Fixin' what ain’t broken

or : how to use synergy and a broken eeepc to get almost decent mouse performances on a mac.

Initial setup

I have a Happy Hacking Keyboard (lite 2) keyboard, which is a very nice japanese keyboard made by PFU/fujitsu. I bought it to use it at work with my linux machine, to replace a kilometer-long keyboard. I am on a two weeks holiday, so I decided to bring it home, and to try to use it with my Macbook Air.

A friend of mine gave me his broken eeepc a while ago. The screen is toast, but the rest works nice. It is slow but has more expansion ports than my Macbook Air ;-) The machine is still running he original linux offspring that came with it, a fork of debian called xandros with some asus modifications. A strange mix.

At work, I sometime bring my laptop and connect my workstation and my laptop using synergy. It works very well, and the mouse moves at the normal speed, not at the sluggish speed that mac os x believe it should. At home, I almost never use the external mouse, keyboard and screen. But for the holidays I wanted to try again. Of course, the simplest solution to make everything work smoothly is to use USB Overdrive. It can make USB mice behave in a more usual fashion. You just have to buy it for 20 USD. And plug and unplug everything everytime you want to use the setup.

I tested both the synergy and the USB overdrive method, and the overdrive way works better, as there isn’t 3 networks for the information to travel through. For the synergy method, there is always an almost imperceptible delay when you start a movement, but you don’t loose precision as the pointer “teleports” where it should be. The cursor sometimes moves choppily.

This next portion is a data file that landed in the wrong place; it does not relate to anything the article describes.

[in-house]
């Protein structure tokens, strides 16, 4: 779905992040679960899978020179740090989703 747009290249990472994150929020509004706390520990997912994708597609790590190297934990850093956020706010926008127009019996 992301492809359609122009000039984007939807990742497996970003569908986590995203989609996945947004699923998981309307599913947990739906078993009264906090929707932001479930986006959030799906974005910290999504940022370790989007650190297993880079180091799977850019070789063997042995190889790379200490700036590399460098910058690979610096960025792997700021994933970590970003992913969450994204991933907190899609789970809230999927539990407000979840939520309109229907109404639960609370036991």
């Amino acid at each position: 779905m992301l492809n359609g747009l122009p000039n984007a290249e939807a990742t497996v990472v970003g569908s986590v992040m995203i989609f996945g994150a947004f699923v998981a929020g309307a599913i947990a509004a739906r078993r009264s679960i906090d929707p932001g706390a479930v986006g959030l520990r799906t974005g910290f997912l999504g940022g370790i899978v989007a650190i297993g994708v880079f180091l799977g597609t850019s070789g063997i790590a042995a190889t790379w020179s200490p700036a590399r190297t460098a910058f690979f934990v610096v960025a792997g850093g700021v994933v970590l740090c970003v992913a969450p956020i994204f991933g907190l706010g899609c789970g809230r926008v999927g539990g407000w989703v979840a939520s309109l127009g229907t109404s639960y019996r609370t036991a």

0 - How to edit files on the eeepc

To edit files you need to see them. You could use the file browser, but I prefer to use the command line. You can open a command line using two methods.

  • a simple “Ctrl-Alt-t”
  • in the work tab, launch the “File Manager”, select the “Tools” menu, then the “open console windows” option.

As you need to be root to edit most of the interesting configuration files, you have to prefix the launch of the editor with the sudo command, which allow a user to do something as if he was root. For example, if you don’t know the password of the user but need to set it, the following command allows you to set the password :

sudo passwd user

It will work on the eeepc because the sudo command doesn’t ask you for your password as it would on my linux workstation.

For the editor, I use kate, which is a nice not too slow to launch editor.

1 - How to install synergy on a vanilla eeepc 900

The synergy package is not installed by default, and isn’t part of the default eeepc repository. You have to install it from a Debian repository. Here’s how.

To add a debian repository. In a console execute the following command :

sudo kate /etc/apt/sources.list

Add the following line at the end of the file, save, quit kate :

deb http://http.us.debian.org/debian/ etch main contrib non-free

Launch synaptic from the console :

sudo synaptic

Click on the search button and search for “synergy”, select it, and click on the apply button.

You now have synergy on your eeepc.

Here is what i tried but didn’t work :

  • Installing the package from source : doesn’t work because the gcc package is not installed, and trying to install gcc finds some conflicting dependencies.
  • Installing the binary from the rpm package, by unpacking it : there is no rpm related command in the root or user path.
  • Installing the .deb package from the debian website : I could only get the lenny version, and it seems that the distro on the eeepc is closer to the etch version.